by: Begley Law Group

by Thomas D. Begley, Jr., Esquire, CELA


If a client receiving a personal injury settlement also receives certain public benefits such as SSI and many forms of Medicaid, a Special Needs Trust is required to preserve those benefits.  Special Needs Trusts entail restrictions and a small minority of clients would rather give up their benefits than fund a Special Needs Trust. In those cases, counsel should be careful to obtain a writing from the client acknowledging that refusal to do the trust will result in the means-tested benefits not being received. This will prevent a subsequent malpractice claim against the attorney.

In order to be sure the client understands what a Special Needs Trust is and how it operated, it is important to have a counseling session with the client and the trustee prior to the trust being established and funded.  That way, the client meets the trustee, the trustee gets to know the needs of the client, and administration of the trust is much smoother than it otherwise would be.

If the trust is large, the disabled beneficiary and family should determine how long the person with disabilities is likely to live and how many years the trust should last.  Once this determination has been made, a proposed budget should be prepared showing the anticipated expenses for which distributions can be made.  This exercise begins the process of managing the family’s expectations with respect to distributions.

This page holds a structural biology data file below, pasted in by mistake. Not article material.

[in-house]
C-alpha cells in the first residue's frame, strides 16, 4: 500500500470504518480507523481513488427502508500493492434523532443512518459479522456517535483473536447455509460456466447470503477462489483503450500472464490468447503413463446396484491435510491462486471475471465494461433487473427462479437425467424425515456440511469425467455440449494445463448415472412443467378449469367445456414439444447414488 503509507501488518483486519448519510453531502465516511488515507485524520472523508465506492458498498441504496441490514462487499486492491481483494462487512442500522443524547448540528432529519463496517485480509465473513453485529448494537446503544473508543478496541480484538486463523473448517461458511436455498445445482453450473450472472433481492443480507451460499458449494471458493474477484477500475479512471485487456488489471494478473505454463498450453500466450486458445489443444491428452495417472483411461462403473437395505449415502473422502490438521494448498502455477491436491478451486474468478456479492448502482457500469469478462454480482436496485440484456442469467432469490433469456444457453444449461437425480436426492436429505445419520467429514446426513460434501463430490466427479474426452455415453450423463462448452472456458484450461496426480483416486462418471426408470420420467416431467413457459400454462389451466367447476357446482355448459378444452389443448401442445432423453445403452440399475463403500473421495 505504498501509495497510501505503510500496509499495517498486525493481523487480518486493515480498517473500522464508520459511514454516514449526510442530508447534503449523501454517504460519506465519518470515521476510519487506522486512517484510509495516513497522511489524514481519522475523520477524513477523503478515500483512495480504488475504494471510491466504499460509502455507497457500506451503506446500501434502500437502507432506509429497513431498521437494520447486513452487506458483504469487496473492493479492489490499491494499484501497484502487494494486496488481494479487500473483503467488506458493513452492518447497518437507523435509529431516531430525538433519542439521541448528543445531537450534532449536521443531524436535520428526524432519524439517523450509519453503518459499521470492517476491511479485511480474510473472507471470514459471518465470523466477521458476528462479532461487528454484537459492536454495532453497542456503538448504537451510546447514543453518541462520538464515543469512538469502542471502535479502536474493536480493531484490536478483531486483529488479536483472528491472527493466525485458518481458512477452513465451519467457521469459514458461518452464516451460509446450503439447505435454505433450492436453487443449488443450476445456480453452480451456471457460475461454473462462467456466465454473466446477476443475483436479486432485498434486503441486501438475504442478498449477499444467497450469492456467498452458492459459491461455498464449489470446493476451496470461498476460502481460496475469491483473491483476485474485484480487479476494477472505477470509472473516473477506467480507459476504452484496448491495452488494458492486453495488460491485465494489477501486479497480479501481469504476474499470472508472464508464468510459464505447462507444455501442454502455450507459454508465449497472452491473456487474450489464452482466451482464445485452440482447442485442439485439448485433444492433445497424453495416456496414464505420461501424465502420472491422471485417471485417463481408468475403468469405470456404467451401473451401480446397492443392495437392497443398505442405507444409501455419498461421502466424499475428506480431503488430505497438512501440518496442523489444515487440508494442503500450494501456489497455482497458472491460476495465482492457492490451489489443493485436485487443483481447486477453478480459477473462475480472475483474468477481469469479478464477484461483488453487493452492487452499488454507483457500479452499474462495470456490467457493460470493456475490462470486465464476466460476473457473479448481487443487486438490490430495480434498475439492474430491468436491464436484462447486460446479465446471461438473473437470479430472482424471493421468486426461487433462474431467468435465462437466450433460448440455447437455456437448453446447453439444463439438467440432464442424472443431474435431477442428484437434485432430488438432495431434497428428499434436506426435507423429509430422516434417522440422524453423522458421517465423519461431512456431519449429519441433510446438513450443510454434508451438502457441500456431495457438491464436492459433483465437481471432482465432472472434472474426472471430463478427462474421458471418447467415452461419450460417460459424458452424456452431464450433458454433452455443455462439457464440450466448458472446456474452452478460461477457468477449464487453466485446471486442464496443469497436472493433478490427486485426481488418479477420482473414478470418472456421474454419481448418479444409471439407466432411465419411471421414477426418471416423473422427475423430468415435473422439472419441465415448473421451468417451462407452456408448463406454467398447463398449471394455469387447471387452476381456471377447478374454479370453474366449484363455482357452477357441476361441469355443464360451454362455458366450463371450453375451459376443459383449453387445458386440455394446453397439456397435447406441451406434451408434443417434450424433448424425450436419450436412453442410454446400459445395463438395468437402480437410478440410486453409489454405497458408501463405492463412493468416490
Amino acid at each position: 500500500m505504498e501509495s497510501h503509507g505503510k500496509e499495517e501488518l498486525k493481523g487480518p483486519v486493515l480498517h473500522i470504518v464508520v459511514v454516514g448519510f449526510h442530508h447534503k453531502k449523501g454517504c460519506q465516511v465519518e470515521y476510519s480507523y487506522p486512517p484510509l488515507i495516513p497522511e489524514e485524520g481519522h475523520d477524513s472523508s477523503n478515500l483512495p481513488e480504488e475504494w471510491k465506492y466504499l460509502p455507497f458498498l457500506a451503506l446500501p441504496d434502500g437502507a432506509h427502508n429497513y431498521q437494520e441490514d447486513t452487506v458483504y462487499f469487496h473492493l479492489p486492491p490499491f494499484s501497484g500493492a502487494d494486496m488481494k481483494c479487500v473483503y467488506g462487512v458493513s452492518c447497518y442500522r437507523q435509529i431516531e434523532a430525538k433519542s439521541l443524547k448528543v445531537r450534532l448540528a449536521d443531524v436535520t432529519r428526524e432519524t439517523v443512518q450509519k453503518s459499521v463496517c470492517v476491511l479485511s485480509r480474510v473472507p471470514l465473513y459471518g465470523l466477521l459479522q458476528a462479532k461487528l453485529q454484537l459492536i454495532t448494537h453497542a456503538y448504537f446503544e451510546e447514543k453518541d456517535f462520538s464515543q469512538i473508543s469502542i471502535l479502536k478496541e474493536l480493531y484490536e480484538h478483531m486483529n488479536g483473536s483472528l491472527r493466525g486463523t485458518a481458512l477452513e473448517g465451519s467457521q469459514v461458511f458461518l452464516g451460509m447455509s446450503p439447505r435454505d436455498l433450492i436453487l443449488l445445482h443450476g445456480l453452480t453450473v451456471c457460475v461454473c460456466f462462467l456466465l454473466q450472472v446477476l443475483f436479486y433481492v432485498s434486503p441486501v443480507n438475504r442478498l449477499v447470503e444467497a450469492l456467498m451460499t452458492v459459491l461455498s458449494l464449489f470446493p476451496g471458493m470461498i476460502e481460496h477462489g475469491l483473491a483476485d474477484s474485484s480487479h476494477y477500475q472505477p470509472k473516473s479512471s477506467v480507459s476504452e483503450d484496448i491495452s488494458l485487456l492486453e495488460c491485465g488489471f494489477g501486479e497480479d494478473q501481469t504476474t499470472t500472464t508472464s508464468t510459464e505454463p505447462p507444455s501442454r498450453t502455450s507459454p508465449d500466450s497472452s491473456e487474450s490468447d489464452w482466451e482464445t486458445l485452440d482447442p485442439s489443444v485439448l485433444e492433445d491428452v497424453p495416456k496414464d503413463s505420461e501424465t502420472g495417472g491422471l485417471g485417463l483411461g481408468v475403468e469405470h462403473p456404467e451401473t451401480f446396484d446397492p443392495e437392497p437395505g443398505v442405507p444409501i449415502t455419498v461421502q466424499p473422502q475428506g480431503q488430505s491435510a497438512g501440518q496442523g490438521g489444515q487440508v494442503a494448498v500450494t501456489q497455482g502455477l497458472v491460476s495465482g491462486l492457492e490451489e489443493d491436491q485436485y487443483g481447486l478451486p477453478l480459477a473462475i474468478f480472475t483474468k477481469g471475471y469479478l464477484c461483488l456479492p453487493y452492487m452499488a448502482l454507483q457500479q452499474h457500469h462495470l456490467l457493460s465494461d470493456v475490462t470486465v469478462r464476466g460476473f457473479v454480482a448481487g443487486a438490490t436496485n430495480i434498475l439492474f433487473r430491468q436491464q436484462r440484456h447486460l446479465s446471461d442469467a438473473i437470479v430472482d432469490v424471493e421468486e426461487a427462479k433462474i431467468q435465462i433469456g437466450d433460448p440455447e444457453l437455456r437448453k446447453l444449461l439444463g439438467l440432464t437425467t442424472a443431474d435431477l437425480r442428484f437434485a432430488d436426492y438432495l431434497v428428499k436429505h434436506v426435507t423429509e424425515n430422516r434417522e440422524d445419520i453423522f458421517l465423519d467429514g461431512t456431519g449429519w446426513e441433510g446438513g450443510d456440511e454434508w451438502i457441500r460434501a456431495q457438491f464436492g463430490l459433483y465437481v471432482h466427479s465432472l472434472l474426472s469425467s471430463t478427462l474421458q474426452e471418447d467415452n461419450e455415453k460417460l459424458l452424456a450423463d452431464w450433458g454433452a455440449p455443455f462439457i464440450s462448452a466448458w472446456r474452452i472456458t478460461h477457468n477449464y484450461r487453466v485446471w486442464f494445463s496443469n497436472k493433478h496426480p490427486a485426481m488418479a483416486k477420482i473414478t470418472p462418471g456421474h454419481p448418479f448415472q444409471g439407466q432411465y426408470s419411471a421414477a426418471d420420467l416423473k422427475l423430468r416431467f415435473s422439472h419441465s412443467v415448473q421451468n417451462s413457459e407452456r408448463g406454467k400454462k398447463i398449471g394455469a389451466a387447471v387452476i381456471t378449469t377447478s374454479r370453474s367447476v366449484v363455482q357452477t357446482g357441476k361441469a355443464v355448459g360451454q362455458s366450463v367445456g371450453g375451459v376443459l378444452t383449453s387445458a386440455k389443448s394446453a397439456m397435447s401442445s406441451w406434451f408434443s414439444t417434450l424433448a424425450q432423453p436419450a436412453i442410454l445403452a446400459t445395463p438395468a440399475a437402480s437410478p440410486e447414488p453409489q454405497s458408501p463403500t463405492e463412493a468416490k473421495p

In developing the budget certain factors must be taken into consideration:

  • The size of the trust;
  • Anticipated income from the trust;
  • Beneficiary’s current and anticipated needs;
  • Age and health of the beneficiary;
  • Anticipated extraordinary expenses;
  • Plan to meet unexpected infrequent needs;
  • Public benefits the beneficiary is currently receiving; and
  • Public benefits for which the beneficiary may be eligible or could become eligible and is not currently receiving.

At the end of the counseling session, the Special Needs attorney should prepare a memo to the family and the trustee listing the points agreed to at the counseling session.  After the initial meeting, it is appropriate to hold an annual follow-up meeting with the person with a disability, the family, and the trustee.

The trustee should begin by identifying any immediate cash needs.  The person with a disability may need a residence, a handicap van, a vacation, furniture, or funds to repay outstanding debt.